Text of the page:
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Hey writers, welcome back to my channel.
I am taking a bit of a break from the usual writing side, and I'm going to dig into the toolbox and look at some of my editing tools. So this week, I want to talk to you about how I'm editing a novel that I thought was done.
So what do you do when you think your story is done and it turns out it's not? I've gone to my old-time favourites through Story Grid and Abby Evans to figure this out, and funny enough, they have the same advice. So let's head to the page.
Both Story Grid and Abbie Emmons recommend writing a list that you don't start editing. You don't start rewriting until you've gone through your entire novel and written a list. Just now, I love me some list, so this is great for me. Still, every time I've tried to edit before, I just dove in, and this step I skipped and this step I think is critical is crucial, and it has made the editing process streamlined and exciting, and I'm thrilled to show it to you.
I'm going to show you my list, so this is. My novel, The Thing of the Stuff, which was finished for six months and went out to beta readers, prompted me to write the story that I'm currently writing in Patreon, a planned novel. This one was passed.
The problem with Pantsing is when you don't have a plan, and you know stuff goes awry. Luckily, I understood story enough that there wasn't that much, but some things were not significant. So I sat down and wrote a complete list through the entire book and wrote down a full list.
Next week I will show you how to action the list and what to do once you've done that, but right now, I'm just going to show you the list.
So here is my list.
So if you've watched my video on Marilyn Monroe, I've taken on her habit of making my little list numbers with random letters. I think it's enjoyable and. It just. It makes me feel very, UM., and I don't know. I love it.
U. (because why not) My scenes need to lead one into the next come.
There are a couple of moments, and I talked about this in a past video as well, but there are a couple of moments where it becomes very episodic, and I just then this happened and then and then and then and then and then and then.
And if you haven't seen that video yet, so giddy up because I need it to be because of that or until yeah, so. That was one thing, and that in the story grid, and we'll look at this next week as well as a bit of plus and minus symbol in the 4th Column of the story, Great, but if you can't wait till next week to see that one, there is a how-to outline your story. When I outlined my planned novel called Keyboard Warriors, which is currently up in patron, you can see my complete outline in Patreon.
So there needs to be a shift from negative to positive so the same as we have that plus-minus, it can't just go minus minus minus minus minus minus minus minus minus minus like.
It needs to have some good stuff happen. Otherwise, your reader gets tired. UM, so that's another thing, and that is another thing that the story grid very much emphasises.
x. I needed a little more foreshadowing.
So that the ending feels surprising but inevitable, I felt like I had foreshadowed it too much, but my beta readers have come back and said that they didn't see it coming. So I have been told that I tend to keep myself to myself. So try not to do that.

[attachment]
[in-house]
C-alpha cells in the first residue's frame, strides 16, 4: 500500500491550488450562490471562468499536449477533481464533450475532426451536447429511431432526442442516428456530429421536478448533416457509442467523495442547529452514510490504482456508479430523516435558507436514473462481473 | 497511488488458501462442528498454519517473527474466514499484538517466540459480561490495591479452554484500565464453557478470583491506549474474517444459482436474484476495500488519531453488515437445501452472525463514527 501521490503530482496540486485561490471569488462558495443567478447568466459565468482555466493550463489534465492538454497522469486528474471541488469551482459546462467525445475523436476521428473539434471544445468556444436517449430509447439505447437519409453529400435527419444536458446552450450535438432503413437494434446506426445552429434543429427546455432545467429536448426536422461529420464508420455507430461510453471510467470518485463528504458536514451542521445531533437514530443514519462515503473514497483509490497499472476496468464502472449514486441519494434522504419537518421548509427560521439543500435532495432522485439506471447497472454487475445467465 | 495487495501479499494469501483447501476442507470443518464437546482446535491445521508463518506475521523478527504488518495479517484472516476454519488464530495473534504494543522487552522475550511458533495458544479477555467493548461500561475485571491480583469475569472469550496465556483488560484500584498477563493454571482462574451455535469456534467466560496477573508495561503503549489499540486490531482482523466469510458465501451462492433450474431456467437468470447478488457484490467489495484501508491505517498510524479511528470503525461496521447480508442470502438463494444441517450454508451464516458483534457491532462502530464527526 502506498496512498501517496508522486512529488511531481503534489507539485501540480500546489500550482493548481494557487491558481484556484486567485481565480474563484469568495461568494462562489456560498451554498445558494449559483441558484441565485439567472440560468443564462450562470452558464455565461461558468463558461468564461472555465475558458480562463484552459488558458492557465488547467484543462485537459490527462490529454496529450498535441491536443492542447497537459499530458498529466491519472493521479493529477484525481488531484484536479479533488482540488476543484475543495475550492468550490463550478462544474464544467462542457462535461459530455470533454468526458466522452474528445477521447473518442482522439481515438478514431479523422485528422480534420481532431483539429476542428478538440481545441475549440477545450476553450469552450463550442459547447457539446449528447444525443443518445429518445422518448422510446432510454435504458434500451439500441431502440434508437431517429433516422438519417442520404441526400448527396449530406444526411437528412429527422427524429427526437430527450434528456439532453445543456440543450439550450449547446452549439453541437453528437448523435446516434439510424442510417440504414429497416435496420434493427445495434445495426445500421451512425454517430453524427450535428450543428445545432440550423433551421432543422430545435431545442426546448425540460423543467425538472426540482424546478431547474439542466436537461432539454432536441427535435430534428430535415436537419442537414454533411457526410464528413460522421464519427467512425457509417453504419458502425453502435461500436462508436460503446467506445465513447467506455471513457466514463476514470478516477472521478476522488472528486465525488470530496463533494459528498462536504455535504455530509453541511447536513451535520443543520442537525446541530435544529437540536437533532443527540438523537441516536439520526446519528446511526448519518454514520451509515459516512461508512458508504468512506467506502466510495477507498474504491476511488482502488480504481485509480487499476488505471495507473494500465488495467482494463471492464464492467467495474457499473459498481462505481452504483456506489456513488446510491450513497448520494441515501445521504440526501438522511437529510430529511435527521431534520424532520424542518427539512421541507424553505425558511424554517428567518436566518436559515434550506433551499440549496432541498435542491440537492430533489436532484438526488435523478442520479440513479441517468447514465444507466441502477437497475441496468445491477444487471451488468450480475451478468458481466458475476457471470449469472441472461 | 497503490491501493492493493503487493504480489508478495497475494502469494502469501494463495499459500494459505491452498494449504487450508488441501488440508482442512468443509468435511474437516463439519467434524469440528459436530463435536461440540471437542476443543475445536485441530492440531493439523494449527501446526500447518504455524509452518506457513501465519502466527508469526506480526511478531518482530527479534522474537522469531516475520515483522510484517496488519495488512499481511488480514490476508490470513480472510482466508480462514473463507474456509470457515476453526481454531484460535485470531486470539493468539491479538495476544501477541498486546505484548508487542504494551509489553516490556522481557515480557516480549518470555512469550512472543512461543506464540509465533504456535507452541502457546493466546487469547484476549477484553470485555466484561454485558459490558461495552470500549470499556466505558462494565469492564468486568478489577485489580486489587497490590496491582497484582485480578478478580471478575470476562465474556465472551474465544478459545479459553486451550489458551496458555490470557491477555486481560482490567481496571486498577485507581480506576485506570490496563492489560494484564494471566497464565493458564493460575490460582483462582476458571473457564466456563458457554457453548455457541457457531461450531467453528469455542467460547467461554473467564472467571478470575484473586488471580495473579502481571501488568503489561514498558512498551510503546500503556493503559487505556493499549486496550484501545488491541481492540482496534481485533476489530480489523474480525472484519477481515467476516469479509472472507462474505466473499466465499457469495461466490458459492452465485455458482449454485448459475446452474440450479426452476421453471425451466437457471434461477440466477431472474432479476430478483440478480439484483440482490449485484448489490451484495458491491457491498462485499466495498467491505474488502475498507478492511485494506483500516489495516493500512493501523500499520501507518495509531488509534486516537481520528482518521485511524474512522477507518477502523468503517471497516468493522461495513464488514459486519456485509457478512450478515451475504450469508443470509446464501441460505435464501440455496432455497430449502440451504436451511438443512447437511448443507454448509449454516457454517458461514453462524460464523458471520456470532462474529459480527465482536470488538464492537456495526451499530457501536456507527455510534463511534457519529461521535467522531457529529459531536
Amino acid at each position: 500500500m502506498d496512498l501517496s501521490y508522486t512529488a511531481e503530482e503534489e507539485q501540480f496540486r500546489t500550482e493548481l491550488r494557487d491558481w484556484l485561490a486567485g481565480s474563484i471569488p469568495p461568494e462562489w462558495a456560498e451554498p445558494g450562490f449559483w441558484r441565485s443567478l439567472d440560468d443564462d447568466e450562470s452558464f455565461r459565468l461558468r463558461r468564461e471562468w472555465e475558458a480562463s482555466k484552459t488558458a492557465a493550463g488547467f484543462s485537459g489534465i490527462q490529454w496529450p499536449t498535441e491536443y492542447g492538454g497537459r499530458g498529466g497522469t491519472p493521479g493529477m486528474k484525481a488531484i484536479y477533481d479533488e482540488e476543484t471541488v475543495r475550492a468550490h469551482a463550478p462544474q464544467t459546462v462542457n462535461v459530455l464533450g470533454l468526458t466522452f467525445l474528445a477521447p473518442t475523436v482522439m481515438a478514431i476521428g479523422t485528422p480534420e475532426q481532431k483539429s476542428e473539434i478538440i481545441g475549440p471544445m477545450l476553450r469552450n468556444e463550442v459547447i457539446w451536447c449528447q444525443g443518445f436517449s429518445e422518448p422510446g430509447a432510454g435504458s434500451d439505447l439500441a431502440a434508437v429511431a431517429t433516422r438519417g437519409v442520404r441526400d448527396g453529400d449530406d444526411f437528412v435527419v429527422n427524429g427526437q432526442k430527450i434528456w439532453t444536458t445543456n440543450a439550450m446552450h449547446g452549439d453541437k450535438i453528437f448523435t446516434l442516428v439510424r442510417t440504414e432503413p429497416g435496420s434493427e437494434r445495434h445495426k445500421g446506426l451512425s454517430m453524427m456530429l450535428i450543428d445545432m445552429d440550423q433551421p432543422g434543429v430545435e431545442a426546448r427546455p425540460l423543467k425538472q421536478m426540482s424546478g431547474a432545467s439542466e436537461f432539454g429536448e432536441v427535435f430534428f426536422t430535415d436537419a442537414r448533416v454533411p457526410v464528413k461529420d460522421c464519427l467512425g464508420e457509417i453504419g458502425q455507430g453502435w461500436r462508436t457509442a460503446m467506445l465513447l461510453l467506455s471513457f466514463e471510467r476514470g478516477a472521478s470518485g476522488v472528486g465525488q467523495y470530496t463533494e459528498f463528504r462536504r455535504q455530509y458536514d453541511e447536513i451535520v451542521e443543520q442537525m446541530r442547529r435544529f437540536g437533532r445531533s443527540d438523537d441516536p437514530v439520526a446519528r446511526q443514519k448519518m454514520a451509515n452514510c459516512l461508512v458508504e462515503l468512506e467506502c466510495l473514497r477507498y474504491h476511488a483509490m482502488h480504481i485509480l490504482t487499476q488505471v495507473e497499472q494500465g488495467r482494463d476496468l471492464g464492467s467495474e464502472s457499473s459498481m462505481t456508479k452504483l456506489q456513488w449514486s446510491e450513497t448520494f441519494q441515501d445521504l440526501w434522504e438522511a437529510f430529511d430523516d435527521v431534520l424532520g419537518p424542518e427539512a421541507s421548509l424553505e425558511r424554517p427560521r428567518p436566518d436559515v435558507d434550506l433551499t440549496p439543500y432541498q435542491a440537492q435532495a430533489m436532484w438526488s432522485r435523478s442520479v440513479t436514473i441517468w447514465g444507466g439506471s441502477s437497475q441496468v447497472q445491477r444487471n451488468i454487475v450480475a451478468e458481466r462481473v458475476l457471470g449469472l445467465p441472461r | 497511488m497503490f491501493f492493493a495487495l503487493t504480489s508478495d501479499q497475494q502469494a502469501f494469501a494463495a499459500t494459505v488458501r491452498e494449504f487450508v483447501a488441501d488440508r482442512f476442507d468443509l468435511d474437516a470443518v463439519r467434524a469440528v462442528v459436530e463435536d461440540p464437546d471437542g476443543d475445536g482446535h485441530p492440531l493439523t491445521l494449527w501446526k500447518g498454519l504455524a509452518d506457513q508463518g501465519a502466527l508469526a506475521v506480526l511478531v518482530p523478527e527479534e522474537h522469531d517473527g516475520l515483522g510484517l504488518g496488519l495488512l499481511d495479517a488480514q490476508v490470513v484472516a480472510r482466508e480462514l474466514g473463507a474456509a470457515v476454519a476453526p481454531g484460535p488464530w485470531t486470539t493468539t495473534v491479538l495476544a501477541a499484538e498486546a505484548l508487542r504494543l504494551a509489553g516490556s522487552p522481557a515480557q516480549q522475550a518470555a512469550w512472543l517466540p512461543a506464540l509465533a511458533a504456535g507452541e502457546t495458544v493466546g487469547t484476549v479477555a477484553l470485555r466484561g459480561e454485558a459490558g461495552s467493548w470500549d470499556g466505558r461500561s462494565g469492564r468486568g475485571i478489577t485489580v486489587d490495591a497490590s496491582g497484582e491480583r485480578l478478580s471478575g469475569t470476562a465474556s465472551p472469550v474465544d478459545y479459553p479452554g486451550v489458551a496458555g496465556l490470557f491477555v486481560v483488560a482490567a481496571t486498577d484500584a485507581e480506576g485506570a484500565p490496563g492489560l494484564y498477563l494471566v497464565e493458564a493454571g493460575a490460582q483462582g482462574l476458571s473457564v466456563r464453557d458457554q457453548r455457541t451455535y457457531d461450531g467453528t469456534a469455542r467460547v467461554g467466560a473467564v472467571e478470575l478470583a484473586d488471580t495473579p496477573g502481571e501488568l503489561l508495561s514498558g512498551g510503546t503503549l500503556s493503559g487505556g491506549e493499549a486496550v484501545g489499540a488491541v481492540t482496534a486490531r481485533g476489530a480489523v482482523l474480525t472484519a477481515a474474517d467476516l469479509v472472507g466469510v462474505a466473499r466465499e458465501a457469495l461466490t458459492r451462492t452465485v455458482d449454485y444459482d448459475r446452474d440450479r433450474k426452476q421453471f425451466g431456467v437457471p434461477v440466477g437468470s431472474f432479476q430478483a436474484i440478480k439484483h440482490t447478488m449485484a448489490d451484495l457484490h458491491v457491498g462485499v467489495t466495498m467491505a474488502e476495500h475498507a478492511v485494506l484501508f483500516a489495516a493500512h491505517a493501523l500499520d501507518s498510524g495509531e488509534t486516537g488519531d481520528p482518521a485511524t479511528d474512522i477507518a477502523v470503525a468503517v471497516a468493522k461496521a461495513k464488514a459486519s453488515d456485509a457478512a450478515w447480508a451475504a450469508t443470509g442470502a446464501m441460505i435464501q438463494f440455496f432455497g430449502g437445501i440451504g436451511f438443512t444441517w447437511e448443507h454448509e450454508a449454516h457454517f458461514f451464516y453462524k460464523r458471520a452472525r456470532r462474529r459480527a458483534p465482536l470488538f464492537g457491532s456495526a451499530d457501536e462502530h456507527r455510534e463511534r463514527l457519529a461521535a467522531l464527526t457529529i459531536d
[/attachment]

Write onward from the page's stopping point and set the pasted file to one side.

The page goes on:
K. Little continuity with the Sailor's gender.
So my the thing this stuff is a gender. LGBTQIA+ story focuses on gender more than sexuality because it is a YA novel, and I don't think sex belongs.
This is a journey for Sailor, and it's a question that is going through their mind, and I often refer to them as she he or they at different points story, and sometimes I've called them the wrong pronoun when they're not at that stage of their journey yet, and that's confusing. So that's a line by line kind of note.
z. Too many characters.
I have too many characters, and yeah, that's a problem.
t. My build
Because I'm doing negative things, I hit the heightened tension of the climax too soon. And then when I hit the finale, it feels a little bit "I've seen it before," so I need to pull back a little bit on those negative moments.
One great thing that Sean says to do is that I haven't done it yet in my story grid. I might look at this after I do it, but he says if you've got 60 scenes. I think I have 70 locations from chapters.
Find your lowest amount, which is your thumb. The darkThe darkest or the night of the soul, or however you want to call, you'd that one. That's your negative 30 and then your uh-huh moment. Your victory at the end is your win-lose if you're doing a win-lose.
Yeah, I'm doing a Win-lose-lose.
Well, I'm so evil to my characters.
That's your plus 30. So you're negative 30 and your plus 30. And then you give very arbitrarily a number to every other scene. Where are they on that scale? If this is the absolute lowest they get, it is the absolute highest they get. Where are they on that scale? And that's something I need to be paying attention to as I go. But as I said, I want to make sure I get these other notes, but my list isn't completed yet. Now breaking down my thumb, my genres defined by story grid and dumb, I can see a little. The thing there about that I've got some obligatory scenes, so I've gone through and make sure I've got them all. There are a few that needs strengthening. Few that need a little bit better and then come.
k. My Viallain's motives
I had a villain who was my big glowing eye on the tower. This is a loaded the rest of Lord of the Rings mocking fantasy novel.
But I had all these other villains emerge, which is Lord of the Ringsiian (Tolkien, a total pantser.)
You don't want to miss next week's video where I take this list and apply it to a real scene, and I'm going to take you through what I do to do that with the story grid on the screen in front of me. It's a goodie. You don't want to miss it.